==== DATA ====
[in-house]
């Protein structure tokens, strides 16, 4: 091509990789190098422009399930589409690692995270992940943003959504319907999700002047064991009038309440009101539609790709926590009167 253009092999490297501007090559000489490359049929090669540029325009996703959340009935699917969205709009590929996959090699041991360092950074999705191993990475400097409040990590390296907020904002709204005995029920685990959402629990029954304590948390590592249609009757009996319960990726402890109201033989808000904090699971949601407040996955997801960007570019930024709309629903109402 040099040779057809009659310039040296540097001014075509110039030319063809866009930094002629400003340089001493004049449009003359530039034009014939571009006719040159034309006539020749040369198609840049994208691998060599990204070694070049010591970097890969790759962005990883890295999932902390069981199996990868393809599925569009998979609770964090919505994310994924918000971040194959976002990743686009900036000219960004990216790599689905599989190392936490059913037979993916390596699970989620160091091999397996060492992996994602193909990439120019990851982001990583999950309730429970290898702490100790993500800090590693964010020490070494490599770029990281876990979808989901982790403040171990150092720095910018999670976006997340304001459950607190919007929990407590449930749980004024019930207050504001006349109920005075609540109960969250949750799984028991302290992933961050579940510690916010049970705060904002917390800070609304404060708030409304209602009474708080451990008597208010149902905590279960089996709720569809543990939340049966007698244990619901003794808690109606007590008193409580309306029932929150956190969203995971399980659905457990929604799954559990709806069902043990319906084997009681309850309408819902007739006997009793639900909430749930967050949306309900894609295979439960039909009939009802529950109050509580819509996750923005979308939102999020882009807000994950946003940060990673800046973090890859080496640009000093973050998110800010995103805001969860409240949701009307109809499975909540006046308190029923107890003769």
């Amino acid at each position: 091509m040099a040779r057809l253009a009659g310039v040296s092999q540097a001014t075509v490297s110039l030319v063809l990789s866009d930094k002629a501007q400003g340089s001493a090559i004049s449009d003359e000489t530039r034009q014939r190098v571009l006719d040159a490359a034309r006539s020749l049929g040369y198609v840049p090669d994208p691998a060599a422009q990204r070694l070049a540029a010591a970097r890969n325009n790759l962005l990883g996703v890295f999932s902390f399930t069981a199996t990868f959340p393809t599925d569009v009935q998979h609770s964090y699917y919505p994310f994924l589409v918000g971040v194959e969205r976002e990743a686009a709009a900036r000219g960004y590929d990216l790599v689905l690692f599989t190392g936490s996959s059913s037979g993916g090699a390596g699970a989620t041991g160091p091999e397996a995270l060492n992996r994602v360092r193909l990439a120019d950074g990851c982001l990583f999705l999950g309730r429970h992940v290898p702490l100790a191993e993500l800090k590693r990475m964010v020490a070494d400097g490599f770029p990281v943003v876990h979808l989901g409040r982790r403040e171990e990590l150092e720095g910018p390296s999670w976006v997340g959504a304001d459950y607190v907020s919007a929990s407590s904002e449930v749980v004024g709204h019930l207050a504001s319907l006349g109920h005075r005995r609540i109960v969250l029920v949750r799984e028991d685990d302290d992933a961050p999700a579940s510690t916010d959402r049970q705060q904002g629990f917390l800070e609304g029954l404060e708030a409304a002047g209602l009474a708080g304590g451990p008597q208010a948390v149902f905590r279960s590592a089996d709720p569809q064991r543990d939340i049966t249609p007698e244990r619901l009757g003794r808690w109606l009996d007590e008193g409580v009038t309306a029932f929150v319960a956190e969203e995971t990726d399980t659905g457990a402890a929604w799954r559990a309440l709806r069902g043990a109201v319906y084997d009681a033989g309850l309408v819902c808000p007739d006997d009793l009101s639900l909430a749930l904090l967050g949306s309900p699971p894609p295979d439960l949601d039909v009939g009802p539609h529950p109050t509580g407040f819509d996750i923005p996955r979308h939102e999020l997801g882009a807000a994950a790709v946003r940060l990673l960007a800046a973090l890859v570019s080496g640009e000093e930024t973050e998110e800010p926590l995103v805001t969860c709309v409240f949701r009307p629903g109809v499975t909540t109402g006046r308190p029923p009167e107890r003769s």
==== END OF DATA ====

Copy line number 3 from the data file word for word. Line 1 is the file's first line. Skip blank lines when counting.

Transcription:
């Amino acid at each position: 091509m040099a040779r057809l253009a009659g310039v040296s092999q540097a001014t075509v490297s110039l030319v063809l990789s866009d930094k002629a501007q400003g340089s001493a090559i004049s449009d003359e000489t530039r034009q014939r190098v571009l006719d040159a490359a034309r006539s020749l049929g040369y198609v840049p090669d994208p691998a060599a422009q990204r070694l070049a540029a010591a970097r890969n325009n790759l962005l990883g996703v890295f999932s902390f399930t069981a199996t990868f959340p393809t599925d569009v009935q998979h609770s964090y699917y919505p994310f994924l589409v918000g971040v194959e969205r976002e990743a686009a709009a900036r000219g960004y590929d990216l790599v689905l690692f599989t190392g936490s996959s059913s037979g993916g090699a390596g699970a989620t041991g160091p091999e397996a995270l060492n992996r994602v360092r193909l990439a120019d950074g990851c982001l990583f999705l999950g309730r429970h992940v290898p702490l100790a191993e993500l800090k590693r990475m964010v020490a070494d400097g490599f770029p990281v943003v876990h979808l989901g409040r982790r403040e171990e990590l150092e720095g910018p390296s999670w976006v997340g959504a304001d459950y607190v907020s919007a929990s407590s904002e449930v749980v004024g709204h019930l207050a504001s319907l006349g109920h005075r005995r609540i109960v969250l029920v949750r799984e028991d685990d302290d992933a961050p999700a579940s510690t916010d959402r049970q705060q904002g629990f917390l800070e609304g029954l404060e708030a409304a002047g209602l009474a708080g304590g451990p008597q208010a948390v149902f905590r279960s590592a089996d709720p569809q064991r543990d939340i049966t249609p007698e244990r619901l009757g003794r808690w109606l009996d007590e008193g409580v009038t309306a029932f929150v319960a956190e969203e995971t990726d399980t659905g457990a402890a929604w799954r559990a309440l709806r069902g043990a109201v319906y084997d009681a033989g309850l309408v819902c808000p007739d006997d009793l009101s639900l909430a749930l904090l967050g949306s309900p699971p894609p295979d439960l949601d039909v009939g009802p539609h529950p109050t509580g407040f819509d996750i923005p996955r979308h939102e999020l997801g882009a807000a994950a790709v946003r940060l990673l960007a800046a973090l890859v570019s080496g640009e000093e930024t973050e998110e800010p926590l995103v805001t969860c709309v409240f949701r009307p629903g109809v499975t909540t109402g006046r308190p029923p009167e107890r003769s």